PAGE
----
So our guilt is often irrational or out of proportion with what’s really at stake. And even if you feel your guilt is justified, remember everyone makes mistakes.

You deserve self-compassion. So embrace it and put your anxious mind at ease!

Photo by Gianni Cumbo

About Summer Edward

Summer Edward is a Philadelphia-based writer, poet, and children's literature specialist. She holds a Bachelors degree in Psychology and an M.S.Ed. degree in Reading, Writing, Literacy from the University of Pennsylvania and is the recipient of a Roothbert Fellowship awarded to people motivated in their life's work by spiritual values. She blogs at

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  • Great possible reasons on suffering from anxiety!
    There was this trick I learned from a TV Show “The Mentalist”! How it works is… Whenever you feel stressed, you’ve to count numbers!
    Take a long deep breath and count 1, then exhale counting 2! Repeat it again as 1,2 and 1,2!
    I do this when I get uncontrolled mind! Maybe, you guys too can try it!
    Thanks for sharing, Summer!
    Take Care!
    Have Fun With Your Life!

  • Jenny Szewiel

    Thank you so much for this insightful article. I have been having a stressful, anxiety fueled time recently, and reading this has helped me clarify why and reminded me to be compassionate with myself. I’m grateful you have followed your yearning to write!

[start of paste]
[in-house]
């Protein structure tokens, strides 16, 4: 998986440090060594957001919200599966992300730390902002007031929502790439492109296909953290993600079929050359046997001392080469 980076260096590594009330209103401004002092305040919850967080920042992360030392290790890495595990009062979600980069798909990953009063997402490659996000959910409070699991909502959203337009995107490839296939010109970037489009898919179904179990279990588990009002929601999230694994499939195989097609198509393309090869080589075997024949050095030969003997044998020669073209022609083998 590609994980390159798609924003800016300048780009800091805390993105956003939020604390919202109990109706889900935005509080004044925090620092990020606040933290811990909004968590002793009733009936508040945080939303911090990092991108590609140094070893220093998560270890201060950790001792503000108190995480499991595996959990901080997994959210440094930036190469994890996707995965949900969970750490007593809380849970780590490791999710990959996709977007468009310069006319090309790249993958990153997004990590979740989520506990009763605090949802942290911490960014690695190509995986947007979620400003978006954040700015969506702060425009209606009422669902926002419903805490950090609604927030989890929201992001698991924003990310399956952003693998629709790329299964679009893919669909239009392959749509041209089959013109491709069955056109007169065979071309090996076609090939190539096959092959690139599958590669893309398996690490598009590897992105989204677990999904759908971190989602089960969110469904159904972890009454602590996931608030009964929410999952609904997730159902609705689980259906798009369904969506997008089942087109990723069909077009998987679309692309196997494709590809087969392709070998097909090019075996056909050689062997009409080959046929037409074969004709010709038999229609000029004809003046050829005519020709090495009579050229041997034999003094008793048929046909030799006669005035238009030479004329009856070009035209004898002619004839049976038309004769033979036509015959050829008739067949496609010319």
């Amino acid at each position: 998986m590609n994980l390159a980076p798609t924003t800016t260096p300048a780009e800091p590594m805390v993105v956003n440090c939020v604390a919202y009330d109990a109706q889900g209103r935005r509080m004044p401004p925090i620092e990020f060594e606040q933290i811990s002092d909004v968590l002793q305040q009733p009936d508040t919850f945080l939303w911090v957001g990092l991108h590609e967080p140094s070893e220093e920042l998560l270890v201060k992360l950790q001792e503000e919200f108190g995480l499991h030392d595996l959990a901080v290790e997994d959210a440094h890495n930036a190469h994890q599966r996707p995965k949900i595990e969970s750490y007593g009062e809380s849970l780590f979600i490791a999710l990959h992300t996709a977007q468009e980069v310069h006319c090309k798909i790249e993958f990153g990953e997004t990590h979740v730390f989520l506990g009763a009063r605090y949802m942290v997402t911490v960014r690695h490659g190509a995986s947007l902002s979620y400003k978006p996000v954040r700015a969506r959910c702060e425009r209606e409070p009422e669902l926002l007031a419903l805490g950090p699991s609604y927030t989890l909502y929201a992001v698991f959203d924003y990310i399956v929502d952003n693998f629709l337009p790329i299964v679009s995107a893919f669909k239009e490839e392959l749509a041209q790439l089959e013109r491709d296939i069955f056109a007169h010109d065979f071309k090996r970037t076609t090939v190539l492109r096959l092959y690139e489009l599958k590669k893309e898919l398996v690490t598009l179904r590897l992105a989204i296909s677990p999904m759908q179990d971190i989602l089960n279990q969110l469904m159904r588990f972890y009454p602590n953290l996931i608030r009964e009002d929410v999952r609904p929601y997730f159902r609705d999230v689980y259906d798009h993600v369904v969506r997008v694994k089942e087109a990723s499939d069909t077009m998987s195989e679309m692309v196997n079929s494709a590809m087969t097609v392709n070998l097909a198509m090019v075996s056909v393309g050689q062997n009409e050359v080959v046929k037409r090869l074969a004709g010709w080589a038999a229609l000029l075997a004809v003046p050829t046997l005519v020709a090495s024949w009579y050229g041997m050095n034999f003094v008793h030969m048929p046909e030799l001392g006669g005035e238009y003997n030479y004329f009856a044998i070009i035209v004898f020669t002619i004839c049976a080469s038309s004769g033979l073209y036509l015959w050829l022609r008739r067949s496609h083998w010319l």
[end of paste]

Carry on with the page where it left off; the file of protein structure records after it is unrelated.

• Anders Hasselstrøm

    Thanks for a great post Summer,

    I have learned a few things from the book “How to stop worrying and start living” from Dale Carnegie. Most people can benefit from reading this book.

    I think Sandeep is touching upon something interesting with his comment below. Anxiety is often caused of the unknown. We don’t know what to expect and it scares us. Counting numbers helps us because we become more rational in the mean time. Try it. Another practical method to use is to focus on breathing. When I do this exercise I typically inhale for 2 seconds and hold my breath for 8 seconds before exhaling for 6 seconds. Doing this will help you get some mental ease. It works for me 🙂

    Anders Hasselstrøm
    Motivational speaker

  • Thank you so much for this post. I don’t think I have ever related more to a post on this site than this one.. you really summarized all the feelings of anxiety. I definitely agree with you when you about the unexpressed gift point – I have also recently started blogging and writing, and when I do that it really feels like I’m releasing all the stuff I have kept hidden inside for my whole life, and it’s very therapeutic!

  • Augusta

    “As I began to face up to these unresolved relational issues, releasing people from my heart’s tribunal, my anxiety decreased to a surprising extent.”

    How do I do this? I want to do this but I am absolutely clueless about the actual practical steps to take to do this.